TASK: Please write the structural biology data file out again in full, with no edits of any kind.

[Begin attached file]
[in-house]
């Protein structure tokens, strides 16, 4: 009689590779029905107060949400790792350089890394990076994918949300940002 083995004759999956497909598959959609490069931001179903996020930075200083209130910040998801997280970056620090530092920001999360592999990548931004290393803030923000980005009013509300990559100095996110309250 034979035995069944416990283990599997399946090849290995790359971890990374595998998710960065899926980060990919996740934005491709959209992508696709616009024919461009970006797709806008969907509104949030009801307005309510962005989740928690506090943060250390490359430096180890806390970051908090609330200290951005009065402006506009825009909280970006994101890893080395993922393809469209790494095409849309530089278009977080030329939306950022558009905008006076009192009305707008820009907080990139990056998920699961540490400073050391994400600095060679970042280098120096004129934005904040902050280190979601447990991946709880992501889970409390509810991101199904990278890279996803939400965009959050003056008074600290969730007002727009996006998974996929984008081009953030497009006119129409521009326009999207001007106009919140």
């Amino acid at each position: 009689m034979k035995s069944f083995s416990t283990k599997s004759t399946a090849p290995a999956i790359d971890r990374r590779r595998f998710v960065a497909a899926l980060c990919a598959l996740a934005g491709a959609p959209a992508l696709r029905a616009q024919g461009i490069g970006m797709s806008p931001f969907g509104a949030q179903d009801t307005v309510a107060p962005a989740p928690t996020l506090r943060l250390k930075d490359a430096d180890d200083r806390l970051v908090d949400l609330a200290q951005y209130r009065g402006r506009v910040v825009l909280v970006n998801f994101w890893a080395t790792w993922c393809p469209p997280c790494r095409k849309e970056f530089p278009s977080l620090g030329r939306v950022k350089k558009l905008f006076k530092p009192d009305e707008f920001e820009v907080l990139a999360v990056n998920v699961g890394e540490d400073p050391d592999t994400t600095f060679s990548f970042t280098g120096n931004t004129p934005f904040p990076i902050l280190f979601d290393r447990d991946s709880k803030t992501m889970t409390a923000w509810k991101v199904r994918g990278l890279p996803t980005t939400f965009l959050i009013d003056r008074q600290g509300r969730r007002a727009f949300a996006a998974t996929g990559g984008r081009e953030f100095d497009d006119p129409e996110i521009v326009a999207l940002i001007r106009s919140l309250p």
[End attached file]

[in-house]
């Protein structure tokens, strides 16, 4: 009689590779029905107060949400790792350089890394990076994918949300940002 083995004759999956497909598959959609490069931001179903996020930075200083209130910040998801997280970056620090530092920001999360592999990548931004290393803030923000980005009013509300990559100095996110309250 034979035995069944416990283990599997399946090849290995790359971890990374595998998710960065899926980060990919996740934005491709959209992508696709616009024919461009970006797709806008969907509104949030009801307005309510962005989740928690506090943060250390490359430096180890806390970051908090609330200290951005009065402006506009825009909280970006994101890893080395993922393809469209790494095409849309530089278009977080030329939306950022558009905008006076009192009305707008820009907080990139990056998920699961540490400073050391994400600095060679970042280098120096004129934005904040902050280190979601447990991946709880992501889970409390509810991101199904990278890279996803939400965009959050003056008074600290969730007002727009996006998974996929984008081009953030497009006119129409521009326009999207001007106009919140």
């Amino acid at each position: 009689m034979k035995s069944f083995s416990t283990k599997s004759t399946a090849p290995a999956i790359d971890r990374r590779r595998f998710v960065a497909a899926l980060c990919a598959l996740a934005g491709a959609p959209a992508l696709r029905a616009q024919g461009i490069g970006m797709s806008p931001f969907g509104a949030q179903d009801t307005v309510a107060p962005a989740p928690t996020l506090r943060l250390k930075d490359a430096d180890d200083r806390l970051v908090d949400l609330a200290q951005y209130r009065g402006r506009v910040v825009l909280v970006n998801f994101w890893a080395t790792w993922c393809p469209p997280c790494r095409k849309e970056f530089p278009s977080l620090g030329r939306v950022k350089k558009l905008f006076k530092p009192d009305e707008f920001e820009v907080l990139a999360v990056n998920v699961g890394e540490d400073p050391d592999t994400t600095f060679s990548f970042t280098g120096n931004t004129p934005f904040p990076i902050l280190f979601d290393r447990d991946s709880k803030t992501m889970t409390a923000w509810k991101v199904r994918g990278l890279p996803t980005t939400f965009l959050i009013d003056r008074q600290g509300r969730r007002a727009f949300a996006a998974t996929g990559g984008r081009e953030f100095d497009d006119p129409e996110i521009v326009a999207l940002i001007r106009s919140l309250p």